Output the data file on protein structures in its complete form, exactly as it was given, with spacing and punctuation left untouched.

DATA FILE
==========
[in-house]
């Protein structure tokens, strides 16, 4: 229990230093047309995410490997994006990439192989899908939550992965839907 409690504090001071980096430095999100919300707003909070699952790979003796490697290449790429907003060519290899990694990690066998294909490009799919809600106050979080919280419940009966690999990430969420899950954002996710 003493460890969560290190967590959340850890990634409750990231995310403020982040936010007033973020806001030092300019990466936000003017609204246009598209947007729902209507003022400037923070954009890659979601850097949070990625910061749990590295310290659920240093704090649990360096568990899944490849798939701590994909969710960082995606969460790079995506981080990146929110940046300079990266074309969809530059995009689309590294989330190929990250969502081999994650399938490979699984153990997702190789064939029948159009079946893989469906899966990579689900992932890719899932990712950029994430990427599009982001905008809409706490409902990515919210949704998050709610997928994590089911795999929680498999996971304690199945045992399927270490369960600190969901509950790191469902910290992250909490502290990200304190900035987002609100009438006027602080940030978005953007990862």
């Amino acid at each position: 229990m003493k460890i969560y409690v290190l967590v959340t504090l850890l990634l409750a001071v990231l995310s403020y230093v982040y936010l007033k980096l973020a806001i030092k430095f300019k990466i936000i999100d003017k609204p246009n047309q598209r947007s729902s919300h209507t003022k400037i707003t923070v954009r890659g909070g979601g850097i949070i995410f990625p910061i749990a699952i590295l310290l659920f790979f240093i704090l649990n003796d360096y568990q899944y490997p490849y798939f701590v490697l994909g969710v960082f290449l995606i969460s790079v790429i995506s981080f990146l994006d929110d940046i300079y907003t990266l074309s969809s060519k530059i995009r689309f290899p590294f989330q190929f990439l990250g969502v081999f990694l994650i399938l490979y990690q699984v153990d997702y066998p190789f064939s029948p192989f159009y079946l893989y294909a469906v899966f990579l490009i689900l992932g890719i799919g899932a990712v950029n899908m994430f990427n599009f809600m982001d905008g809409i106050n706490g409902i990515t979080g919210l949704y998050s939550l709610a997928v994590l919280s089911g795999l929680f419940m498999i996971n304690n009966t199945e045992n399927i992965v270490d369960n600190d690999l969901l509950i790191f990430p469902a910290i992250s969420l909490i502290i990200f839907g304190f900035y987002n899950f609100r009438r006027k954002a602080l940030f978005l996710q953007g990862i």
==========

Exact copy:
[in-house]
């Protein structure tokens, strides 16, 4: 229990230093047309995410490997994006990439192989899908939550992965839907 409690504090001071980096430095999100919300707003909070699952790979003796490697290449790429907003060519290899990694990690066998294909490009799919809600106050979080919280419940009966690999990430969420899950954002996710 003493460890969560290190967590959340850890990634409750990231995310403020982040936010007033973020806001030092300019990466936000003017609204246009598209947007729902209507003022400037923070954009890659979601850097949070990625910061749990590295310290659920240093704090649990360096568990899944490849798939701590994909969710960082995606969460790079995506981080990146929110940046300079990266074309969809530059995009689309590294989330190929990250969502081999994650399938490979699984153990997702190789064939029948159009079946893989469906899966990579689900992932890719899932990712950029994430990427599009982001905008809409706490409902990515919210949704998050709610997928994590089911795999929680498999996971304690199945045992399927270490369960600190969901509950790191469902910290992250909490502290990200304190900035987002609100009438006027602080940030978005953007990862």
């Amino acid at each position: 229990m003493k460890i969560y409690v290190l967590v959340t504090l850890l990634l409750a001071v990231l995310s403020y230093v982040y936010l007033k980096l973020a806001i030092k430095f300019k990466i936000i999100d003017k609204p246009n047309q598209r947007s729902s919300h209507t003022k400037i707003t923070v954009r890659g909070g979601g850097i949070i995410f990625p910061i749990a699952i590295l310290l659920f790979f240093i704090l649990n003796d360096y568990q899944y490997p490849y798939f701590v490697l994909g969710v960082f290449l995606i969460s790079v790429i995506s981080f990146l994006d929110d940046i300079y907003t990266l074309s969809s060519k530059i995009r689309f290899p590294f989330q190929f990439l990250g969502v081999f990694l994650i399938l490979y990690q699984v153990d997702y066998p190789f064939s029948p192989f159009y079946l893989y294909a469906v899966f990579l490009i689900l992932g890719i799919g899932a990712v950029n899908m994430f990427n599009f809600m982001d905008g809409i106050n706490g409902i990515t979080g919210l949704y998050s939550l709610a997928v994590l919280s089911g795999l929680f419940m498999i996971n304690n009966t199945e045992n399927i992965v270490d369960n600190d690999l969901l509950i790191f990430p469902a910290i992250s969420l909490i502290i990200f839907g304190f900035y987002n899950f609100r009438r006027k954002a602080l940030f978005l996710q953007g990862i």